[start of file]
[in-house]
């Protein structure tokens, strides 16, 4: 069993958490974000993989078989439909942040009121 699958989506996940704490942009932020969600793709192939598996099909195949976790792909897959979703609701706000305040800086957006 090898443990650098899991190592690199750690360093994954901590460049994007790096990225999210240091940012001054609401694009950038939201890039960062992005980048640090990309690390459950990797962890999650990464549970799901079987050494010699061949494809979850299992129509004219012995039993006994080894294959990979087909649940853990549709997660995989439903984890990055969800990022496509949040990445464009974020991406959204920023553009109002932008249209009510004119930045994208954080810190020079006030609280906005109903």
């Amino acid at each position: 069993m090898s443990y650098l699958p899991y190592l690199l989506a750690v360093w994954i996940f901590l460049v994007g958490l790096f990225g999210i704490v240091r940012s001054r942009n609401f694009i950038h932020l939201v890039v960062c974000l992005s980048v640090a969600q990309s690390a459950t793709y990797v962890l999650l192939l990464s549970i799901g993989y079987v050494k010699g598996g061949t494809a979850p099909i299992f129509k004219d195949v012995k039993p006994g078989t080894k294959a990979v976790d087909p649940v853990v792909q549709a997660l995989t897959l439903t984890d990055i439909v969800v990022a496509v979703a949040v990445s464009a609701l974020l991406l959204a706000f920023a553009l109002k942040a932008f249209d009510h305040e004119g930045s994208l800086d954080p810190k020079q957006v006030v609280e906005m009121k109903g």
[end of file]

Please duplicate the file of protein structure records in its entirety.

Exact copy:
[in-house]
């Protein structure tokens, strides 16, 4: 069993958490974000993989078989439909942040009121 699958989506996940704490942009932020969600793709192939598996099909195949976790792909897959979703609701706000305040800086957006 090898443990650098899991190592690199750690360093994954901590460049994007790096990225999210240091940012001054609401694009950038939201890039960062992005980048640090990309690390459950990797962890999650990464549970799901079987050494010699061949494809979850299992129509004219012995039993006994080894294959990979087909649940853990549709997660995989439903984890990055969800990022496509949040990445464009974020991406959204920023553009109002932008249209009510004119930045994208954080810190020079006030609280906005109903």
């Amino acid at each position: 069993m090898s443990y650098l699958p899991y190592l690199l989506a750690v360093w994954i996940f901590l460049v994007g958490l790096f990225g999210i704490v240091r940012s001054r942009n609401f694009i950038h932020l939201v890039v960062c974000l992005s980048v640090a969600q990309s690390a459950t793709y990797v962890l999650l192939l990464s549970i799901g993989y079987v050494k010699g598996g061949t494809a979850p099909i299992f129509k004219d195949v012995k039993p006994g078989t080894k294959a990979v976790d087909p649940v853990v792909q549709a997660l995989t897959l439903t984890d990055i439909v969800v990022a496509v979703a949040v990445s464009a609701l974020l991406l959204a706000f920023a553009l109002k942040a932008f249209d009510h305040e004119g930045s994208l800086d954080p810190k020079q957006v006030v609280e906005m009121k109903g």